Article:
Halftime Takeaways: No. 19 Michigan vs. Nebraska

Halftime Takeaways: No. 19 Michigan vs. Nebraska

Football

Halftime Takeaways: No. 19 Michigan vs. Nebraska

ANN ARBOR, Mich. — Well, didn’t see this coming — at least, not like this.

In the predictions piece, I had Michigan winning 35-14, with it being a close game until the fourth quarter. Not so much, as the Wolverines lead 39-0 at the half.

Nebraska had the 20th-rated rushing defense going into this game. Not so much anymore.

Here’s what I’ve liked thus far in this game:

The line play

Both sides have been manhandling Nebraska up front. While it’s great to finally see the defensive line have a day, the offensive line’s ability to get push up front and open up holes against a Big Ten foe has been impressive. This is definitely the best half the offensive line has had thus far.

On the defensive line, obviously Chase Winovich and Rashan Gary have come up big — Rashan hasn’t been out there since seeming to be shaken up early in the second quarter. But Kwity Paye — who’s played both inside and outside — has looked good. Aidan Hutchinson obviously had the big play.

We’ll see what happens in the second half. It’s a good time to throw in some of the backups, given the score.

Metellus heard your safety talk

Josh Metellus has had a monster game thus far. Of course he had the interception, but everywhere my camera goes, Metellus seems to be in or near the play.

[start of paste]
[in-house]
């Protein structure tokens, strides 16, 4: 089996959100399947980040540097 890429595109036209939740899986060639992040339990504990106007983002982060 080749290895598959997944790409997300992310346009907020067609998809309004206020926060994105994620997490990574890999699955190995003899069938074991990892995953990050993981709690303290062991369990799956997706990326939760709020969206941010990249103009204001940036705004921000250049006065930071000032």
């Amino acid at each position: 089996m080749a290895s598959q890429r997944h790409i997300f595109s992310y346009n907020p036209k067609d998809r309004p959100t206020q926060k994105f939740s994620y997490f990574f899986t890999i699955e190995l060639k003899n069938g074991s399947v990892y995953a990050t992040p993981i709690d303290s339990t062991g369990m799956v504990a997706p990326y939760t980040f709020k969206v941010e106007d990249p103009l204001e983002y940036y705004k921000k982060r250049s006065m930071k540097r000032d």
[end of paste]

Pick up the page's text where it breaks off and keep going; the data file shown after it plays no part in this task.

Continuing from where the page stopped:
The closest thing to a blown coverage there could have been was a play where Kinnel chose to move up field instead of going for the pass (which was probably the right move) and on the very next play, Metellus had his INT.

The secondary hasn’t needed to do much, considering how much Nebraska wants to run, but when needed to step up, they have.

Give Ben Mason All your touchdowns

Ben Mason with three touchdowns is reminiscent of Khalid Hill in 2016. But Mason looks even more like a freight train, and you’re seeing some of that contact courage.

He’s also made some great blocks to spring Karan Higdon and Tru Wilson. Michigan has definitely found its new bruiser in those short situations, and there’s been no question that with his willingness to hit, it’s provided an extra ability to make a difference inside on those short (and maybe even not-so-short) yardage situations.

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